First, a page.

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Molecular characterization and antimicrobial resistance of potentially human‐pathogenic Escherichia coli strains isolated from riding horses



Transmission of antimicrobial resistant and virulent Escherichia coli (E. coli) from animal to human has been considered as a public health concern. This study aimed to determine the phylogenetic background and prevalence of diarrheagenic E. coli and antimicrobial resistance in healthy riding-horses in Iran. In this research, the genes related to six main pathotypes of E. coli were screened. Also, genotypic and phenotypic antimicrobial resistance against commonly used antibiotics were studied, then phylo-grouping was performed on all the isolates.


Out of 65 analyzed isolates, 29.23 % (n = 19) were determined as STEC and 6.15 % (n = 4) as potential EPEC. The most prevalent antimicrobial resistance phenotypes were against amoxicillin/clavulanic acid (46.2 %) and ceftriaxone (38.5 %). blaTEM was the most detected resistance gene (98.4 %) among the isolates and 26.15 % of the E. coli isolates were determined as multi-drug resistant (MDR). Three phylo-types including B1 (76.92 %), A (13.85 %) and D (3.08 %) were detected among the isolates.


Due to the close interaction of horses and humans, these findings would place emphasis on the pathogenic and zoonotic potential of the equine strains and may help to design antimicrobial resistance stewardship programs to control the dissemination of virulent and multi-drug resistant E. coli strains in the community.

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Over time, horses have been bred by humans for meat, leisure and sport. Today, horses are known as important companion animals and have become popular for horse-back riding. Horse-riding clubs are a significant platform for human-horse interaction due to close contact between horses, horse handlers, horse riders and spectators [1]. Horses as companion animals could be considered as a potential reservoir of microbial agents which cause infections and complications in various hosts such as human. Among these microorganisms, some strains of Escherichia coli (E. coli) possess antimicrobial resistance (AMR) and virulence determinants which could be transmitted by direct or indirect contact [2].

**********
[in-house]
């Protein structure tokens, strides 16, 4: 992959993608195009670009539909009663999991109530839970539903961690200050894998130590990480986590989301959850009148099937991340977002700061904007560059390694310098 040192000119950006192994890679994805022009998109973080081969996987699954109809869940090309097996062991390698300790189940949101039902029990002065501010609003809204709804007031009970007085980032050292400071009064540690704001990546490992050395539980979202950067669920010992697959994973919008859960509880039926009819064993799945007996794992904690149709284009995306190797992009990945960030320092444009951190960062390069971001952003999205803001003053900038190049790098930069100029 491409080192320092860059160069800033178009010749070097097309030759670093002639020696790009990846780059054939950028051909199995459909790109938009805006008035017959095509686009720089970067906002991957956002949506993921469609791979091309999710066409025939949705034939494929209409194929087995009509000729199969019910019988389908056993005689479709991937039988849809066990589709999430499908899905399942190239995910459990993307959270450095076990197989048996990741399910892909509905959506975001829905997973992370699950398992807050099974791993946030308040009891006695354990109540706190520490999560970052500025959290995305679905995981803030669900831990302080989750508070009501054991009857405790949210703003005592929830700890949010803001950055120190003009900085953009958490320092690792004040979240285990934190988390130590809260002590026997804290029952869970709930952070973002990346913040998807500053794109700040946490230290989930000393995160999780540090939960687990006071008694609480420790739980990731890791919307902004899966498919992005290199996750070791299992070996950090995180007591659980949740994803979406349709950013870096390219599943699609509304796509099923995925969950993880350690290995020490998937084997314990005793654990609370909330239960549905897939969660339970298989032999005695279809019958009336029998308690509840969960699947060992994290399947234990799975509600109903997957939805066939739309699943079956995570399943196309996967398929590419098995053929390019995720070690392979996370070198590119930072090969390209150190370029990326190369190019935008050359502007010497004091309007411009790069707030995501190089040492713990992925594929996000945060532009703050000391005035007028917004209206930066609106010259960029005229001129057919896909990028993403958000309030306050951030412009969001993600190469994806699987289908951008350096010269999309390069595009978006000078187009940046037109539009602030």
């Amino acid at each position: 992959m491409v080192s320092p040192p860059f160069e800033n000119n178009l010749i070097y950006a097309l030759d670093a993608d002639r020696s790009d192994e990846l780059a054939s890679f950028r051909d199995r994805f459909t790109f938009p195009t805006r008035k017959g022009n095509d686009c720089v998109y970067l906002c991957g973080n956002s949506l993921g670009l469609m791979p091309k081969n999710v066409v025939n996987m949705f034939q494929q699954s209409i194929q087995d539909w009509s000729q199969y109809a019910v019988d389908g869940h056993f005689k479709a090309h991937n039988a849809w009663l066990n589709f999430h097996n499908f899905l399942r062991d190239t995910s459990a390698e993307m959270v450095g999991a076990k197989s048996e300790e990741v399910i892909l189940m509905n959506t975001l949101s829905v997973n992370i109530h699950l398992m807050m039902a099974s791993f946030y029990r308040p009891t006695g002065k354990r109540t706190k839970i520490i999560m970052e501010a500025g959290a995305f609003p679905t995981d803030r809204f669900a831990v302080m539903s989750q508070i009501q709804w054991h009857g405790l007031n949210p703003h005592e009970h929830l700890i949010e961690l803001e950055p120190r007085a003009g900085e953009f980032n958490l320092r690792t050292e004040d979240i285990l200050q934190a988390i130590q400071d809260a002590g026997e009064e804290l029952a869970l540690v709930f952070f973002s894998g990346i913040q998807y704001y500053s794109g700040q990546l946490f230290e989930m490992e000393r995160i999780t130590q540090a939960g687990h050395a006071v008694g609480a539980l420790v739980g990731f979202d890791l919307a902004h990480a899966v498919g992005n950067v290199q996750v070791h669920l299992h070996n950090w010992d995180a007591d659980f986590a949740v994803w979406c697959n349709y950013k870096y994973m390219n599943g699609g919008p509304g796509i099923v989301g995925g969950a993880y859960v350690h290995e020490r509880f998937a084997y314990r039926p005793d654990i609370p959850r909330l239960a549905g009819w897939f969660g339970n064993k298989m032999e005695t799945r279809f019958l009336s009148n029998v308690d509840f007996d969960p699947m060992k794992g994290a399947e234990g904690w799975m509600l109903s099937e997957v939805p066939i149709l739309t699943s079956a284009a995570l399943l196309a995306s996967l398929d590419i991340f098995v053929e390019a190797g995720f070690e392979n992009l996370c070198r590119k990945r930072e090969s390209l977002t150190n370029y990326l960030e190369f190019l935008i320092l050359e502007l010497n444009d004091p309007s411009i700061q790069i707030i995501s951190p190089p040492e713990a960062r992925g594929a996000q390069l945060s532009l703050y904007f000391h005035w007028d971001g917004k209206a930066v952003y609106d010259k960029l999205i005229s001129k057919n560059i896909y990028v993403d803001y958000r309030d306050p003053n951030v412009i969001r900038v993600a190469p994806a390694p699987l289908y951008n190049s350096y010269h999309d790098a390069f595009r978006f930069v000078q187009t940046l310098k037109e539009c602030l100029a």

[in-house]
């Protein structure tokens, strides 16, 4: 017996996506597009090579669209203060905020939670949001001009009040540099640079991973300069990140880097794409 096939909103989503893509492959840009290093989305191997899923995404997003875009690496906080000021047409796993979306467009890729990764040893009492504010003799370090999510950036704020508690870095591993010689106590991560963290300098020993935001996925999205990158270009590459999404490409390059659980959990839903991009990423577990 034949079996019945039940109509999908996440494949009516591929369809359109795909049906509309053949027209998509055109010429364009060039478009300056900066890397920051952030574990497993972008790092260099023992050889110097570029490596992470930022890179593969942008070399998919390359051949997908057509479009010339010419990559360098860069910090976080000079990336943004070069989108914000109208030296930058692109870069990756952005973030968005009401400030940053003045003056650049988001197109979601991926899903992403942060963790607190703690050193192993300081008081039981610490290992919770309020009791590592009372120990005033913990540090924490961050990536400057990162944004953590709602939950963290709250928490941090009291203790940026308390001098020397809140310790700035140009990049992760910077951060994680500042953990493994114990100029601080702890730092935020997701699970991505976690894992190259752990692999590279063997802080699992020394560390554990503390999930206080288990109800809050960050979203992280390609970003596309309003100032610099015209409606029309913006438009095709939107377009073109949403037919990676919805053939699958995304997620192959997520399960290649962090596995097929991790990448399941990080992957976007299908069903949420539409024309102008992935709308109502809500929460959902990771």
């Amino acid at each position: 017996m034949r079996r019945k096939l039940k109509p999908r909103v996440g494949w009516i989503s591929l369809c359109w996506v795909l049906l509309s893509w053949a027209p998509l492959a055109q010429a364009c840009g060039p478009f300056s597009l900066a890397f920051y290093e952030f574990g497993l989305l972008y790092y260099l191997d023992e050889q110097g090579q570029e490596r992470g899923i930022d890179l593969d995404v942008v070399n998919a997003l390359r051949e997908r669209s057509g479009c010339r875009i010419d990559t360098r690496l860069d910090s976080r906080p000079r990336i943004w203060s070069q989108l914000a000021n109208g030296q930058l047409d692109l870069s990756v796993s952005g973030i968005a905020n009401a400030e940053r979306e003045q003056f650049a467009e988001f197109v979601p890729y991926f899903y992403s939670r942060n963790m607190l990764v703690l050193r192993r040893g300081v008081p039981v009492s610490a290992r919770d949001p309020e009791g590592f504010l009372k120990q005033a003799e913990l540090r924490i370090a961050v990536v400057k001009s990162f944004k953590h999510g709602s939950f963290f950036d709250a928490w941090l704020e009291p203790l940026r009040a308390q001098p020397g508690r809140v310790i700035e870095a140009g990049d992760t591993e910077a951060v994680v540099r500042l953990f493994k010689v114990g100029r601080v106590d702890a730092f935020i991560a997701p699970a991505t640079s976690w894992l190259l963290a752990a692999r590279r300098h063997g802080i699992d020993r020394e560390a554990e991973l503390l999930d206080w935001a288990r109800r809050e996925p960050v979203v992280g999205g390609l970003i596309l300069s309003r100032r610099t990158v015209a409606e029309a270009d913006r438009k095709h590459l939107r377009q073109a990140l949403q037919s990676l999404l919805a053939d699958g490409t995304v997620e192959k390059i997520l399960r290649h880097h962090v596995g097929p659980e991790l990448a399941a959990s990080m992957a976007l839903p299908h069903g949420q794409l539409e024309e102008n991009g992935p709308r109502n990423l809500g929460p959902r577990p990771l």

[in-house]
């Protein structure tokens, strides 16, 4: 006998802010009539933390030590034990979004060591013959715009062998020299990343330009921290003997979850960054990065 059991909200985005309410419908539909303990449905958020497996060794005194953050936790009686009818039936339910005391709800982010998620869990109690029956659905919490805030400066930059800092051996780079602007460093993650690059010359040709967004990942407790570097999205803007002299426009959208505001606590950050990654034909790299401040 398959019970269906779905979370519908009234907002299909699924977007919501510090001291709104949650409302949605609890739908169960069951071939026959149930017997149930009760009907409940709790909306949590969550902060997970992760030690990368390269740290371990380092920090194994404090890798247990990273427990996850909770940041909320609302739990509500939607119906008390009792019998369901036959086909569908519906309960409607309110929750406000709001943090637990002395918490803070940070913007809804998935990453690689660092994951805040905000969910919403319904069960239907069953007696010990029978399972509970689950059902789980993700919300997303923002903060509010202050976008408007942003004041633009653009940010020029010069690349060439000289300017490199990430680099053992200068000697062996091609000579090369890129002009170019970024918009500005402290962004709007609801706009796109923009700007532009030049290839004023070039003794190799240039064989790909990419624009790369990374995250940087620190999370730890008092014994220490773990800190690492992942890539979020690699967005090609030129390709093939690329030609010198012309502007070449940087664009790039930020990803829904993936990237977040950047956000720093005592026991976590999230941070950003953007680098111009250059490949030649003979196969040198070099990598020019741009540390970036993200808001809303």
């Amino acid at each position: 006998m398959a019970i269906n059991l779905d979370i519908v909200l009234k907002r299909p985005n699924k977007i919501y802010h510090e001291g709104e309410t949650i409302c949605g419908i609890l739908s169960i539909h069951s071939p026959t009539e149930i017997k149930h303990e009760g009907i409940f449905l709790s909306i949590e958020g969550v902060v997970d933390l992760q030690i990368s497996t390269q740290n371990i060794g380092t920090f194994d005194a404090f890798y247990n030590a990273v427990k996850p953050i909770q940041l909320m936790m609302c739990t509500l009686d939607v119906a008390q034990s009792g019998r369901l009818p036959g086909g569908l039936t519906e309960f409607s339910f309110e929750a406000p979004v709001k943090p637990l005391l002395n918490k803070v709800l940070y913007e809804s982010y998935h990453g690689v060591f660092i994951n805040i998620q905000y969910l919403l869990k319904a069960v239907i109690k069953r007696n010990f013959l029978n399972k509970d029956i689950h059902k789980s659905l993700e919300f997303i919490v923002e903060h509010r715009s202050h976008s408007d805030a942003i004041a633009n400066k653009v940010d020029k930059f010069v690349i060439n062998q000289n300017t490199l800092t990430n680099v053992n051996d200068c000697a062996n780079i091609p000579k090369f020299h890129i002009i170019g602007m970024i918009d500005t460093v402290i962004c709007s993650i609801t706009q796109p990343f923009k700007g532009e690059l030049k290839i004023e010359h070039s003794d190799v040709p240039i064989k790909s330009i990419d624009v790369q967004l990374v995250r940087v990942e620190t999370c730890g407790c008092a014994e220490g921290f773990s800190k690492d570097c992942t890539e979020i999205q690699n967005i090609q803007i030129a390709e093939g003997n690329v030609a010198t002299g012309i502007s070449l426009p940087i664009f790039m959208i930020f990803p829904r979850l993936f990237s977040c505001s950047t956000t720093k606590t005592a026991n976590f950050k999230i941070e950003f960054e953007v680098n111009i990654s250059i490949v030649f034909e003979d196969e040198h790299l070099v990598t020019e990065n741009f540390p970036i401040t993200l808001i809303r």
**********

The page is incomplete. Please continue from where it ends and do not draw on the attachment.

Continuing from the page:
A major group of E. coli strains, designated as diarrheagenic E. coli (DEC), cause intestinal infections [3]. According to the pathogenesis of DECs, they are divided into six main pathotypes including enterotoxigenic E. coli (ETEC), enteropathogenic E. coli (EPEC), enteroinvasive E. coli (EIEC), enteroaggregative E. coli (EAEC), diffusely adherent E. coli (DAEC) and Shiga toxin-producing E. coli (STEC) containing a sub-pathotype named enterohemorrhagic E. coli (EHEC) [4]. Animals are usually considered as asymptomatic source of DECs, shedding these strains to the environment.

Many strains of E. coli have intrinsic or/and acquired antimicrobial resistance which should be addressed as a significant threat to public health. Resistant E. coli could be selected among gut microbiota due to use of antimicrobial agents. Epidemiologically, antimicrobial resistant E. coli strains and their AMR determinants may be transferred from animal to human by horizontal transmission of AMR genes or clonal transfer of resistant strains via direct contact, indirect contact and consumption of fecal contaminated food.

Based on phylogenetic assessments, E. coli have been classified into eight phylo-groups including A, B1, B2, C, D, E, F and Escherichia cryptic clade I, by a PCR method [5]. The gut commensal E. coli strains predominantly belong to group A or B1, however, antimicrobial susceptible strains usually belong to the B1 rather than groups A and D [6, 7]. E. coli phylogenetic background is of importance for understanding the relationship between strains, antimicrobial resistance and disease [8].

To the best of our knowledge, there are no comprehensive study on virulence, antimicrobial resistance and phylogenetic analysis of equine E. coli isolates in Middle East. Hence, this study was designed to assess these variables in healthy riding horses in Iran to assess the potential risks of these animals for public health. The results could help to understand the public health risks associated with horse-riding clubs and transmission of antimicrobial resistance and virulence factors of E. coli from horses to humans.


Sampling and E. coli isolation

In this study, 65 rectal swabs were collected from healthy horses (n = 65) from five riding horse clubs during July to September, 2018, in Kerman province, southeast of Iran. Sterile saline moistened swabs were inserted 10 cm into the rectum and carried to veterinary microbiology laboratory in individual tubes containing Amies transport Medium (Merck, Germany) within 12 h. For E. coli isolation, all samples were cultured on MacConkey agar (Merck, Germany) and incubated at 37°C for 24 h. One presumptive E. coli colony was selected from each sample and confirmed via biochemical tests. One confirmed E. coli isolate from each sample was subjected to phenotypic resistance analysis and genetic assessments.

Phenotypic antimicrobial resistance assessment